Supporting IE6 – a poison chalice or the holy grail?

One of the big benefits of Caplin’s browser-based SDP platform, Caplin Trader, is that it can run in virtually any browser without the need for plugins or special configuration.

This is no mean feat for a complex, high performance, low latency trading portal framework written in JavaScript and running to >250KLOC. Although IE8, Firefox, Safari and Chrome are similar enough to make it relatively straightforward to support each of them, IE7 and, particularly, IE6 are a different story. They are riddled with quirks and bugs in their layout, rendering and memory management engines. In addition, developer tool support is starting to lag. Worst of all, their performance is diabolical compared with the recent crop of competitors.

However, IE6 is often one of our customers’ main target browsers by default. Sadly the big financial institutions, and to a lesser degree their clients, run with locked-down and often out-of-date desktop components. This limits their capacity to upgrade or install new browsers, though it’s true that some of the smaller firms are able to do so more easily.

So, should we continue to support IE6? How should we encourage our customers and users to move to newer browsers? What are the benefits of doing so?

Why support IE6?

A large amount of engineering effort has to go into making Caplin Trader components behave and perform well in IE6. To say our developers would rather see it burn in hell is an understatement. A number of them use RobotJohnny’s amusing cartoon for their desktop background, and  I even recently discovered on of our teams had sneaked a joke story card onto their board entitled “Drop Support for IE6” signed by all the developers!

On the other hand our customers need us to support IE6, at least for the time being.  There may be some light at the end of the tunnel as I have heard that a couple of large international investment banks are planning to mass roll-out IE8 by the end of the year.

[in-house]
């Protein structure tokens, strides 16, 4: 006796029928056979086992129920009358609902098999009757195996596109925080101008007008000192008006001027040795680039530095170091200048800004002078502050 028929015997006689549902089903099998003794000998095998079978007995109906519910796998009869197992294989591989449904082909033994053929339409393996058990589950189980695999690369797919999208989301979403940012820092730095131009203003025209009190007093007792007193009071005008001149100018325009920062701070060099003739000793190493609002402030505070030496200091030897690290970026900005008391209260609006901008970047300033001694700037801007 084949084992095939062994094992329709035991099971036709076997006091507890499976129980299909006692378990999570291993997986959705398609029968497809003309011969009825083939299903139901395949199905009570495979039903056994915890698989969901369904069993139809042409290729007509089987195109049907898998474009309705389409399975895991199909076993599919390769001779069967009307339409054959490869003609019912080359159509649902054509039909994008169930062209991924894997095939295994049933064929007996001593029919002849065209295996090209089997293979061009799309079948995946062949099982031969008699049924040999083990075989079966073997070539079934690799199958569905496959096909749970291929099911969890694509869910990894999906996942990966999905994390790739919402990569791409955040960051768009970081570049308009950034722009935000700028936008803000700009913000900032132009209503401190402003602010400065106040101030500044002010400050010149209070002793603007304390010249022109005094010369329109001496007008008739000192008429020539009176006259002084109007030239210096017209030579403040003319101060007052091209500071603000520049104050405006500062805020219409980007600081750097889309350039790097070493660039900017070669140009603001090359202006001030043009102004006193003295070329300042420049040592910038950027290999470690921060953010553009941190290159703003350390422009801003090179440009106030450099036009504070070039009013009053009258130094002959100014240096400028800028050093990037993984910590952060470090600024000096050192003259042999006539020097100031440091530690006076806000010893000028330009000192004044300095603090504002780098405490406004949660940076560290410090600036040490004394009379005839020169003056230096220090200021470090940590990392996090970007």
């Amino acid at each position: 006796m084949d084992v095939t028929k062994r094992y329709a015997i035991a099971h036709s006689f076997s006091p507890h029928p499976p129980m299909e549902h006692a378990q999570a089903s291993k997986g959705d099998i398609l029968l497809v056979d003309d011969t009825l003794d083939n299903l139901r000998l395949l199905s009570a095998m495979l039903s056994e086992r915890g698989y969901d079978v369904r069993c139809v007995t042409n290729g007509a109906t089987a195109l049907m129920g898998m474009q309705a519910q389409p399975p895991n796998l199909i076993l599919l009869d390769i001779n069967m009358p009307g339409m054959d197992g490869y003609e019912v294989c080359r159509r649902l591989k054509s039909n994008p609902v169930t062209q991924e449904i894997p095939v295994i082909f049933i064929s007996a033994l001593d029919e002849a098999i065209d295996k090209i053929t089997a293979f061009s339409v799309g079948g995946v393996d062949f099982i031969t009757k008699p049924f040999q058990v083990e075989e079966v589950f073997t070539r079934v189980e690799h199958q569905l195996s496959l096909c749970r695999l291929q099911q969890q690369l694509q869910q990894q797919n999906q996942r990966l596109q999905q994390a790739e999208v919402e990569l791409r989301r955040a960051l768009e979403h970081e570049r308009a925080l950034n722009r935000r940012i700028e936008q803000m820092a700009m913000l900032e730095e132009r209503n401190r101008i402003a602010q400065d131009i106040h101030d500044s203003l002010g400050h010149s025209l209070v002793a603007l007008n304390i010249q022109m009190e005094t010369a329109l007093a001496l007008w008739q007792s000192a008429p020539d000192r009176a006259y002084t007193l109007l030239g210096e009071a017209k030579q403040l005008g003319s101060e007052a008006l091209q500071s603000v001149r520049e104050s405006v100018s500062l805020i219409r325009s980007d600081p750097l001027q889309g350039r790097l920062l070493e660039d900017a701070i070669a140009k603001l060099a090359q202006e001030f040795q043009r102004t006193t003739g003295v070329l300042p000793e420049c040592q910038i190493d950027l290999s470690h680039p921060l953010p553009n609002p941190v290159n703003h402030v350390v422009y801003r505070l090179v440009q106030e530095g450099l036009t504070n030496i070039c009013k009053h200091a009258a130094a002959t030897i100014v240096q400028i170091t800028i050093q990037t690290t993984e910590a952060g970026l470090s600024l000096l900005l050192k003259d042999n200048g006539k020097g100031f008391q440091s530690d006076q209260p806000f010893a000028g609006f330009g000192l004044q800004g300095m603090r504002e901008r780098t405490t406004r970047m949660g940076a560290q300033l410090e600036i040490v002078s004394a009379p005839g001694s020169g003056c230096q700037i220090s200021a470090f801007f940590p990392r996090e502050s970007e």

So in answer to the first question, yes, we will continue to support IE6 for the foreseeable future. Given this, what are the considerations we need to make to do this and how can we encourage users to upgrade?

IE6 performance

Here’s a graph, compiled last September by John Resig, of comparative JavaScript performance across different browsers. You can clearly see that IE7 (he didn’t even bother with IE6!) is an order of magnitude worse than most of the current browsers.

One clear benefit of our continued support for IE6 is that it forces us to produce components and libraries that perform well in that browser. All of our automated functional and performance tests are run across a range of browsers, but IE6 is considered the baseline – if it doesn’t work or perform in IE6 it’s not good enough!

This means that in the newer browsers Caplin Trader literally flies. Using it in FF3.5 or Chrome is really something – faster and more responsive than a lot of desktop apps I use every day!

Getting the most out of Caplin Trader

It’s one thing for our developers to enjoy Caplin Trader at its best, but really we want the end users to have this enhanced experience too! We’ve been experimenting with the best way to encourage them to move onto a newer browser if they can. One approach is to detect their browser and give them an information message that encourages them to upgrade if they can.

This seems like a good, and obvious idea – tell the users to upgrade their browser! However, all is not necessarily what it seems. Mark Trammel, over at Digg, recently did some very interesting user research to try and understand why on earth there was still a steady 10% of users visiting their site using IE6. (Note – this is a retail site, our experience of financial institutions suggests that their IE6 user base is at least 40%, perhaps higher!)

The interesting result (as shown below) is that 3 out of 4 users would upgrade browser if they could:

Why do people use IE6?
Why do people use IE6?

This means that constantly popping up a warning that tells users to upgrade is at best annoying, and at worst may infuriate them so much they stop using the application! For this reason our dialog tries to give both an encouraging friendly message (rather than a command or a warning) and also a way to prevent future popups (a checkbox). Hopefully this provides a good balance and will encourage users that can to upgrade, and those that can’t to put pressure on their IT departments to do so for them…

Poison chalice or holy grail?

In summary, there is a clear cost in engineering effort (not to mention developers’ hairlines!) to continuing supporting IE6. But this is currently outweighed by the benefits of ubiquitous reach and the fact that targeting a browser that’s an order of magnitude slower than most of the others means we consistently produce high performing code, without allowing performance complacency to set in.